Paris (AFP)- Five weeks into the Russian invasion of Ukraine, kyiv has kept the extent of its military losses secret, but analysts say the country has likely managed to limit the toll through years of preparation and smart tactics.
Hiding battle dead and destruction of equipment is standard wartime procedure, and Russia and Ukraine have given few details of casualties that are impossible to verify, but surely minimized in order to maintain morale. .
“The attrition rate for Ukrainian forces is unclear. The answer is, we don’t know,” said Michael Kofman, Russia specialist at the Arlington, Va.-based think tank CNA.
Ukraine has provided just two military situation reports since Moscow launched its invasion on Feb. 24, initially hoping to overwhelm the country’s major cities in just days.
The latest came on March 12, when kyiv acknowledged that 1,300 troops had been killed out of the standing ground force of 130,000.
Taking a standard wartime ratio used by observers of three wounded for every soldier killed, that would mean the fighting has knocked out about 5,000 Ukrainian soldiers – a figure which analysts say is likely much higher. .
Kyiv has been much more eager to discuss Russian casualties, giving daily updates that now claim 17,300 Russian troops have lost their lives.
Moscow for its part said on March 25 that after a month of fighting it had lost 1,351 soldiers and 3,825 wounded, with Russian sources confirming the death of a general and a senior navy commander.
But NATO officials estimate that of the 150,000 to 200,000 Russian troops deployed in Ukraine, 30,000 to 40,000 were killed, wounded or taken prisoner.
The Ukrainian military also claims to have killed seven Russian generals, a figure that Western officials say represents an unusually high casualty rate among senior army officers.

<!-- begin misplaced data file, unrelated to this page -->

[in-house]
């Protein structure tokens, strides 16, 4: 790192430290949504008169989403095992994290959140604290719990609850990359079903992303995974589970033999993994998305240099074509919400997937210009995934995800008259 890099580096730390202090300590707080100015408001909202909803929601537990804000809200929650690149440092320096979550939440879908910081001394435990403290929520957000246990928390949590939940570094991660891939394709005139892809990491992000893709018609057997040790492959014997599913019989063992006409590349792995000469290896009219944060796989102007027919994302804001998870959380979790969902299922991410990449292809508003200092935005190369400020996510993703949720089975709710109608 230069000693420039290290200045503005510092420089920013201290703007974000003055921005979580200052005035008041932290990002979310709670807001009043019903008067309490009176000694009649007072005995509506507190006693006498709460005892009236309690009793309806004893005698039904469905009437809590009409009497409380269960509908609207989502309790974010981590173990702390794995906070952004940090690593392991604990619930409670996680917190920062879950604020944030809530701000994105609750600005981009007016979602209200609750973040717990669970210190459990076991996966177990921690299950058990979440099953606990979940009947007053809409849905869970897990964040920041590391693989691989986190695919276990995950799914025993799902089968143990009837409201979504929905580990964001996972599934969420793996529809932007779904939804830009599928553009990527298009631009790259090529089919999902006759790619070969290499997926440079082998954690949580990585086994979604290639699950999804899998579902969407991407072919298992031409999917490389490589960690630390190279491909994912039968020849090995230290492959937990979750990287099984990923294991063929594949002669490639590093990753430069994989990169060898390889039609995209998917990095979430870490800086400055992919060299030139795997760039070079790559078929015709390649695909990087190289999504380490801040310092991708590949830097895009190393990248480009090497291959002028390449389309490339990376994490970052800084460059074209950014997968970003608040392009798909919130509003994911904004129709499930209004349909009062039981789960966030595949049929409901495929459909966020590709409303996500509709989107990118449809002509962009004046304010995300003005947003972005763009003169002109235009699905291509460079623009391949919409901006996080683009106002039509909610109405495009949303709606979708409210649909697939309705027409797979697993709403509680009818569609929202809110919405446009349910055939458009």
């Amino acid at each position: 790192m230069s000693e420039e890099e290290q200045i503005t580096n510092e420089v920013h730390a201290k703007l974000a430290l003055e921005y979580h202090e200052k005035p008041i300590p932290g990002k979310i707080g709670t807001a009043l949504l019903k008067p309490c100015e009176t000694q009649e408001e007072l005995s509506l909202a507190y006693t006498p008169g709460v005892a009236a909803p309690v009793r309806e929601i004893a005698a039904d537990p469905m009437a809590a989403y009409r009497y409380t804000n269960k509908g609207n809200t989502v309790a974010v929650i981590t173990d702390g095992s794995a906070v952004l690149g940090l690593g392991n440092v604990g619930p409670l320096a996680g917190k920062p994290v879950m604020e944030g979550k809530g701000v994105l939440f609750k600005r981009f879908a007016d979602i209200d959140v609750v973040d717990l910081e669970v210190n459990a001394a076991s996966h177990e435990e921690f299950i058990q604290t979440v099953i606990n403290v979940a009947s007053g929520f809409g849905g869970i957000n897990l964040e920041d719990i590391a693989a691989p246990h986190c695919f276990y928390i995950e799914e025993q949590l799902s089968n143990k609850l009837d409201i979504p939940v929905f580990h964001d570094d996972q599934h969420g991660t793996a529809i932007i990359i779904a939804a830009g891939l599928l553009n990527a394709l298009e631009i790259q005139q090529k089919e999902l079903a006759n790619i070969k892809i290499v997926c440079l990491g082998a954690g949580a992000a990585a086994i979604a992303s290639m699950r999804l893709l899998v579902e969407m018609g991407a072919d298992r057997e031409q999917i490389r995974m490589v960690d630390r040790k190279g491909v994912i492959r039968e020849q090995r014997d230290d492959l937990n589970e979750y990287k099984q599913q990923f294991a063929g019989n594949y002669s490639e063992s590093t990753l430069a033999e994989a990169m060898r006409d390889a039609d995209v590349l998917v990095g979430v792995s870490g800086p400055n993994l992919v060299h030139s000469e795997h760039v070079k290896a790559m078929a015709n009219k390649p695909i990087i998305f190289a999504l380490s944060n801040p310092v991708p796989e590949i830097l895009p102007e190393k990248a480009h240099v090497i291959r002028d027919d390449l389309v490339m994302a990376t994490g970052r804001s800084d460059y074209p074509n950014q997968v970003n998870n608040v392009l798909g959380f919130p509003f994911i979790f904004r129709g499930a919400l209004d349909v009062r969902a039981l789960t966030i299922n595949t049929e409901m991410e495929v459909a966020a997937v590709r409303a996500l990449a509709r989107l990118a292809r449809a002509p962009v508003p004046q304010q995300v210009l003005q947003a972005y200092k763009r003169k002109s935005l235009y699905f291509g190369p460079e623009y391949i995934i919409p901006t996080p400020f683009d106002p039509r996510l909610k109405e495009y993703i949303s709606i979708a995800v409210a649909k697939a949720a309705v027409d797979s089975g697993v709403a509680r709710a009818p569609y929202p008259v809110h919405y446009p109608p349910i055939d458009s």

While such differences in balance sheets are seen as normal in an intense information war that accompanies the ground conflict, observers say Ukraine may have managed to limit casualties.
Attackers in a conflict risk greater casualties than defenders, analysts say, while Ukraine has also benefited from huge improvements in its military over the past eight years.
Even with the aid of airborne missile strikes, assault forces often struggle to break through positions held by smaller numbers of entrenched troops.
A recent analysis by the France-based Foundation for Strategic Research said the conflict provides an “excellent demonstration” of the notion of a defensive force being less worn out than an attacking force.
“This is all the more true as Ukrainian forces have adopted tactics based on high-tech guerrilla operations instead of direct confrontation, avoiding Russian firepower,” the analysts said.
Analysts also note that since Moscow’s annexation of Crimea in 2014 and its aid to pro-Russian separatists in eastern Ukraine, Kyiv has increased defense spending while streamlining its military command capabilities.
The military budget has tripled to some 3.5 billion euros ($3.9 billion) in 2021, and Washington has sent $2.5 billion in defense aid since 2014, even as allies NATO members, including Canada and Britain, have provided training assistance.
“The Ukrainians were perfectly prepared, and had deployed their resources perfectly,” a Western military source, who asked not to be named, told AFP.
State-of-the-art foreign equipment such as accurate anti-tank missiles from Britain and the United States, as well as TB2 combat drones from Turkey have also enabled Ukraine to limit its losses.
Ukraine was also able to tap into a large number of human resources with non-professional soldiers willing to trade trades and defend their country.
On Tuesday, the widely followed military analysis blog Oryx, using photos and videos taken on the battlefields, put Russia’s losses at 318 destroyed or abandoned tanks; more than 500 armored vehicles, 16 fighter planes, 35 helicopters and two naval vessels.
On the Ukrainian side, there are 79 tanks lost, less than 200 armored vehicles, 12 jet planes and 13 ships.
“There was such evidence of Russian casualties and massive equipment losses that we haven’t seen from the Ukrainian side,” said a British military observer, who asked not to be named.
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